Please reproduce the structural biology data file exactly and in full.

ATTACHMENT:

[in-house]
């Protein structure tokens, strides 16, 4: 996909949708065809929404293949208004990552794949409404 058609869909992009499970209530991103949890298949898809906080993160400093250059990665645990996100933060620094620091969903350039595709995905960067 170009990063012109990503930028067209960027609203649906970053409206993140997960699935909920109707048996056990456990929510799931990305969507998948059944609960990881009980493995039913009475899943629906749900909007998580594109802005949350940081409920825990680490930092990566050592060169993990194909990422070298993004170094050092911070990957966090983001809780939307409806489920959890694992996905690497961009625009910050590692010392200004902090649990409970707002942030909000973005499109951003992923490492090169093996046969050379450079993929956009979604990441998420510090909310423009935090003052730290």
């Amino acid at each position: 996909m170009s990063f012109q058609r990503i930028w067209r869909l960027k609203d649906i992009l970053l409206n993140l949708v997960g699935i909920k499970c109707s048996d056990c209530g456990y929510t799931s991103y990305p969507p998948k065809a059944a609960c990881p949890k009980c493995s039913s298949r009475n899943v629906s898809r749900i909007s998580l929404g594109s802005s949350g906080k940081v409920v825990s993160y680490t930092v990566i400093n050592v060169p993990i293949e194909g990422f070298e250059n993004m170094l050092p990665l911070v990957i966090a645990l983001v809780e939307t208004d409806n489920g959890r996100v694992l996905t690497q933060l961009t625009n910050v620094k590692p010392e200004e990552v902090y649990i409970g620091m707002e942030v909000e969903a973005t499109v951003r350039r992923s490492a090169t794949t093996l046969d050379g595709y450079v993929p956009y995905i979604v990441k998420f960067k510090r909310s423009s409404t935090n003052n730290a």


[in-house]
């Protein structure tokens, strides 16, 4: 996909949708065809929404293949208004990552794949409404 058609869909992009499970209530991103949890298949898809906080993160400093250059990665645990996100933060620094620091969903350039595709995905960067 170009990063012109990503930028067209960027609203649906970053409206993140997960699935909920109707048996056990456990929510799931990305969507998948059944609960990881009980493995039913009475899943629906749900909007998580594109802005949350940081409920825990680490930092990566050592060169993990194909990422070298993004170094050092911070990957966090983001809780939307409806489920959890694992996905690497961009625009910050590692010392200004902090649990409970707002942030909000973005499109951003992923490492090169093996046969050379450079993929956009979604990441998420510090909310423009935090003052730290």
């Amino acid at each position: 996909m170009s990063f012109q058609r990503i930028w067209r869909l960027k609203d649906i992009l970053l409206n993140l949708v997960g699935i909920k499970c109707s048996d056990c209530g456990y929510t799931s991103y990305p969507p998948k065809a059944a609960c990881p949890k009980c493995s039913s298949r009475n899943v629906s898809r749900i909007s998580l929404g594109s802005s949350g906080k940081v409920v825990s993160y680490t930092v990566i400093n050592v060169p993990i293949e194909g990422f070298e250059n993004m170094l050092p990665l911070v990957i966090a645990l983001v809780e939307t208004d409806n489920g959890r996100v694992l996905t690497q933060l961009t625009n910050v620094k590692p010392e200004e990552v902090y649990i409970g620091m707002e942030v909000e969903a973005t499109v951003r350039r992923s490492a090169t794949t093996l046969d050379g595709y450079v993929p956009y995905i979604v990441k998420f960067k510090r909310s423009s409404t935090n003052n730290a």